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Since the 1990s, every car sold in America has had an on-board diagnostics port and a standard list of error codes, so you could see if you had a misfire, a bad oxygen sensor, or some other problem that would be hard to track down otherwise. Car computers look for, and remember, problems, so you can quickly track them down and fix them. Using that port also means you can hook into it and see exactly what various sensors are reporting, without having to tap into electrical lines with a voltmeter.
In recent years, the prices have plummeted on gadgets you can stick into your car, with readouts on your iPhone, Android, or Windows. Until now, we haven’t seen one for Mac software; the best we could get were programs that ran under Windows virtual machines, or CarMD, which you plug into the car, gather data from, and then plug into the computer, whether it’s a Mac, Linux box, or Windows machine. The limitation of CarMD is you can’t see sensor data in real-time, or get graphs or tables of sensor data while you drive.
Note: every page has the gray sidebar on the left, with Summary, Trouble Codes, etc. We are only showing parts of the page from here on. Each page also has a status and connection bar which looks like this:
OBD Auto Doctor is full-fledged diagnostics software that runs on Macs. It doesn’t have proprietary code modules, which tend to be very expensive, but it does cover all the federally mandated and published error codes. It works with wireless interfaces (both wifi and Bluetooth), and with USB OBD connectors, if you have a working device driver. If you haven’t bought your OBD II interface yet, do yourself a favor and get a wireless one; Bluetooth interfaces are usually recommended for Android, and Wifi for iPhones. For OBD Auto Doctor, both should work fine.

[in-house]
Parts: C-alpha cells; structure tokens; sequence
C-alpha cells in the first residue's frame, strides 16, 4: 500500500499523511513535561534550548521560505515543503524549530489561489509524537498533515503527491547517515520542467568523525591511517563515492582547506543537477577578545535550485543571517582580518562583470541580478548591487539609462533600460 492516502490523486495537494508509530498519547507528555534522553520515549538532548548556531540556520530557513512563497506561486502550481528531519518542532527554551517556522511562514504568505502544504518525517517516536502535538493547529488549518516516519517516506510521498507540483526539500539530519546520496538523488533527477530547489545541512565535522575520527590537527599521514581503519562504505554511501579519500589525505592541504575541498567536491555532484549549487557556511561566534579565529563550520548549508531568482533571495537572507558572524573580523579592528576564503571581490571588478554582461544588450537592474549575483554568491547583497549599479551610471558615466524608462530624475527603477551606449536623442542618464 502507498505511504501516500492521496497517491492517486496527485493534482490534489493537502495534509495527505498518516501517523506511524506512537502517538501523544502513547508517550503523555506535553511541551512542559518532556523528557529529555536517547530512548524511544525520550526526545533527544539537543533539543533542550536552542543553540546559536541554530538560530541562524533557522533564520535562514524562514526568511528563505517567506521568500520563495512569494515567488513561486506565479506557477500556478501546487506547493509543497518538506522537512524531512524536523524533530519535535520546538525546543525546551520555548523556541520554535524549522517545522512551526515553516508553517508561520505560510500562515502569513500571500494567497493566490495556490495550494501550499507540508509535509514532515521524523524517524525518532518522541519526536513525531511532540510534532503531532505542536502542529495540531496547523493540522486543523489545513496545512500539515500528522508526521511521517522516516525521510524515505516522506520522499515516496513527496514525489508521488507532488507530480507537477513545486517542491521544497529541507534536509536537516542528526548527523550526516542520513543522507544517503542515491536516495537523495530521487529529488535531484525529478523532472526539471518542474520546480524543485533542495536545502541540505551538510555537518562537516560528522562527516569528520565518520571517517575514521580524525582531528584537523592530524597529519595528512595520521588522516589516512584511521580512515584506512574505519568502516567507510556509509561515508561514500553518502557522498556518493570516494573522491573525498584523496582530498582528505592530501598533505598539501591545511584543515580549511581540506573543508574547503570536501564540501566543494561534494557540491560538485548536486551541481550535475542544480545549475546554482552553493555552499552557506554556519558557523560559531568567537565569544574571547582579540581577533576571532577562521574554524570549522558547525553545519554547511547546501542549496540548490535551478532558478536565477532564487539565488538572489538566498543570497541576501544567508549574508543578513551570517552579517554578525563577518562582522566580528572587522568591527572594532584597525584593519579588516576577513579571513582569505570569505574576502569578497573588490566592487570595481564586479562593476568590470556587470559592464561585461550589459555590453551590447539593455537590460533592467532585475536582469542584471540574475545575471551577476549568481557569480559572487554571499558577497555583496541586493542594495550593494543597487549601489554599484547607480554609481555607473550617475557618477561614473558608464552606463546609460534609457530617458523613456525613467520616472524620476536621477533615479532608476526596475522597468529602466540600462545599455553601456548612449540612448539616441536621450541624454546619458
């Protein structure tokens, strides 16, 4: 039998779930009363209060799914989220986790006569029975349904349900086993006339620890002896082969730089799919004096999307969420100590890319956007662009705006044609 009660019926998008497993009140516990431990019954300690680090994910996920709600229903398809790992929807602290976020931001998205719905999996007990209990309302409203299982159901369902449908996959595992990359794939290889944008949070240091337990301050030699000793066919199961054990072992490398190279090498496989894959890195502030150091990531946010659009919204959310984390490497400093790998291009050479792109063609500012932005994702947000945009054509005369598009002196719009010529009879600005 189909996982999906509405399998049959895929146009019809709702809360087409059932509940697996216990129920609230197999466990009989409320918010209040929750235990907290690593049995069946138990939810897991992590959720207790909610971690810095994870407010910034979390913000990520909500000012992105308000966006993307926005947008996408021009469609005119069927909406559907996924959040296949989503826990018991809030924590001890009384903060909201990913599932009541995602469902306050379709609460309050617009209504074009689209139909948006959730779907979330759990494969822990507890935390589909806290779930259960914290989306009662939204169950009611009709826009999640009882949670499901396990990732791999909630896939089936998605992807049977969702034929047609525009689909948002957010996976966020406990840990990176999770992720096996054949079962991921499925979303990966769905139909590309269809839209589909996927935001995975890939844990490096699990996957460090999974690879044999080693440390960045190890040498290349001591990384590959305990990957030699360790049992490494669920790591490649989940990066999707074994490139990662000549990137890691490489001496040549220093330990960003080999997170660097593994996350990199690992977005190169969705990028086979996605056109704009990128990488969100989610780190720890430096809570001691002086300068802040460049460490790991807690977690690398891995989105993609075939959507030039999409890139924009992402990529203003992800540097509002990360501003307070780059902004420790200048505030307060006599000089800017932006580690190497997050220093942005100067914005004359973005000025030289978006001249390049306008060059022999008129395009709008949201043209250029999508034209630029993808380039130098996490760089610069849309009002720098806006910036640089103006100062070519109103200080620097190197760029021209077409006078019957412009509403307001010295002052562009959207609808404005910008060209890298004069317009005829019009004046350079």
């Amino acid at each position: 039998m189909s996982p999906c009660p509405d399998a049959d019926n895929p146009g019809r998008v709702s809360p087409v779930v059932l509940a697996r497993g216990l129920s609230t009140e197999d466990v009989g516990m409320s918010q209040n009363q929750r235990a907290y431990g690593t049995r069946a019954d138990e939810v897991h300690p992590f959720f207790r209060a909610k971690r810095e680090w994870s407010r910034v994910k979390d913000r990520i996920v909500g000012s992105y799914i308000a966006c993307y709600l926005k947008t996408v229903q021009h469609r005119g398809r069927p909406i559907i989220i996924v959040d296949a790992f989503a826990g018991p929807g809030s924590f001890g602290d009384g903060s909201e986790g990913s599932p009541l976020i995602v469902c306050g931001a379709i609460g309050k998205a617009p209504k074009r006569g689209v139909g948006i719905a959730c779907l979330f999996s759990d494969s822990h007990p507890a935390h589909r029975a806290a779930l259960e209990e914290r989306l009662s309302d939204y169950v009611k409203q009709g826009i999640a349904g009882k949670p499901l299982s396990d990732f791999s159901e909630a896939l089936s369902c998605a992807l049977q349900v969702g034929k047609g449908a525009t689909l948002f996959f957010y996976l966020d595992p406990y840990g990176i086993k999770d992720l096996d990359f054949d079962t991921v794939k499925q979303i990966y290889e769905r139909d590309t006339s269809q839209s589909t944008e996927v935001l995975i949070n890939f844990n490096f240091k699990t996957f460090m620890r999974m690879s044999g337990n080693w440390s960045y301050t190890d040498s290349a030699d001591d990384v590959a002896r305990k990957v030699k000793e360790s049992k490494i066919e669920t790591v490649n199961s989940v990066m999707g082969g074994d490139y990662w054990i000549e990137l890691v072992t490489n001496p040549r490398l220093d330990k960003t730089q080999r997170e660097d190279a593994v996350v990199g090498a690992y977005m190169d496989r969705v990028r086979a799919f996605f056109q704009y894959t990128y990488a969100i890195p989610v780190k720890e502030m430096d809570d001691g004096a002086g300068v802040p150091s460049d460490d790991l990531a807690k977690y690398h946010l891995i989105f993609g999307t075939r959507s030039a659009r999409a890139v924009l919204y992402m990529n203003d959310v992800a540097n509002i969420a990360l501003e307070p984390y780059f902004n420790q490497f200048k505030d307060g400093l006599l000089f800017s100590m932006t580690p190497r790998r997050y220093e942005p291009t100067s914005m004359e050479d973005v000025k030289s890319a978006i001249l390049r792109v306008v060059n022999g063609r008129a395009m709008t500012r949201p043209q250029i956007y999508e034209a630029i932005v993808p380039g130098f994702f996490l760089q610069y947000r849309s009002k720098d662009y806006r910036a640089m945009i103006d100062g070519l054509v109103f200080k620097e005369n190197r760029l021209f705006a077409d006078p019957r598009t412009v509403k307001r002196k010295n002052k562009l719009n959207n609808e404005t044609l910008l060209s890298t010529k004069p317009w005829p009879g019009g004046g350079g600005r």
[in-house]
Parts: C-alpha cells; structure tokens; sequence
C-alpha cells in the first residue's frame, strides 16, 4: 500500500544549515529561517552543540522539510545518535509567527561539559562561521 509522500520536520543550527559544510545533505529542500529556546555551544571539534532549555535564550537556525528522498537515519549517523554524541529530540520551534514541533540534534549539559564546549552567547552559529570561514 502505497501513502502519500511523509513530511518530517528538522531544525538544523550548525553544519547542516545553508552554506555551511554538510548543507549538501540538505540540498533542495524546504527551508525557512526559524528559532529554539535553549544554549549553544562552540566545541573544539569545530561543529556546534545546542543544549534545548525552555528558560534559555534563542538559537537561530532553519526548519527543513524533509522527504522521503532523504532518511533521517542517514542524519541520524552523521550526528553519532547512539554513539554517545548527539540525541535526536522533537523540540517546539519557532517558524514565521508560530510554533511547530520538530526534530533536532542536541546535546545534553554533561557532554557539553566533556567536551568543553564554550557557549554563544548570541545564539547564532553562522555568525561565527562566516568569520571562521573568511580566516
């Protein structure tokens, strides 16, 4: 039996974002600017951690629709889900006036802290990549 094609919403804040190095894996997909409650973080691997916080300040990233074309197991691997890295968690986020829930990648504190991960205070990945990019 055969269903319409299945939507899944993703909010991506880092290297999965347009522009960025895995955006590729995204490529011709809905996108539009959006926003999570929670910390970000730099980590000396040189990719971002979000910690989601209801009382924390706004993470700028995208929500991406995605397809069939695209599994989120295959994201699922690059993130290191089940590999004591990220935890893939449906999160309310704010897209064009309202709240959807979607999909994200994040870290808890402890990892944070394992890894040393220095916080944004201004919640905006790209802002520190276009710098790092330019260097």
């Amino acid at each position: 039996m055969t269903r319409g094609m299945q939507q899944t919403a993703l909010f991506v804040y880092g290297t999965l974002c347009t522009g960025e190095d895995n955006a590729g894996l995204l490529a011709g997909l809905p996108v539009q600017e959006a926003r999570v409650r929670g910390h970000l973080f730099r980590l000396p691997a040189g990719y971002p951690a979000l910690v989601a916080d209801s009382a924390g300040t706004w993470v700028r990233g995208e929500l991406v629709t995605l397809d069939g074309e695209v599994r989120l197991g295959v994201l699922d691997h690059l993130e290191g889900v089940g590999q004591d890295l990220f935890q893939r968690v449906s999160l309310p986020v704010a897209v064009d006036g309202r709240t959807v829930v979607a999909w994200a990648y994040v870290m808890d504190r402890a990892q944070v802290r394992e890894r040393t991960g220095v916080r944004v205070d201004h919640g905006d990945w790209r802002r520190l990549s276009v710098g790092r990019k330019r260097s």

Connections generally worked easily; plug the interface device into your OBD II port under the dashboard, take out your Mac, turn the key to the Run position (you don’t necessarily have to start the car), start up OBD Auto Doctor, and select Connect from the File menu (or, if you’ve done it before, use the Quick Connect button).
It will take a few seconds to connect up to the device, which then takes a few second to connect up to the car computer. Once it’s set up, it reads the VIN and sensors, which takes a little while — not too long, maybe ten or fifteen seconds — and gives you your display. When we did have a problem and tried to cancel, nothing happened, and we ended up force-quitting and starting over. On the light side, you get an indication of what's going on with the connection window, and you can choose things like the IP address and port (these are generally standard, but some devices might not be).
OBD Auto Doctor was remarkably fast and responsive, and easy to figure out: the main groups are in the left sidebar, and then there are tabs at the top of the window. We started out with trouble codes, and found one in the Pending DTCs tab. Here it is the next day, in the “confirmed” tab:
As you can see, a brief explanation is also provided — not as extensive as in CarMD, but better than googling “P0299” and seeing what comes up.
This is a distressingly common problem on Fiat 1.4 turbo engines made in 2013, with Net wisdom claiming the problem is an improperly adjusted turbo control. (I guess we’ll find out.) In any case, if we wanted to see what else was going on and maybe causing it, we could look at the Freeze Frame tab and find what all the other sensors recorded at that moment: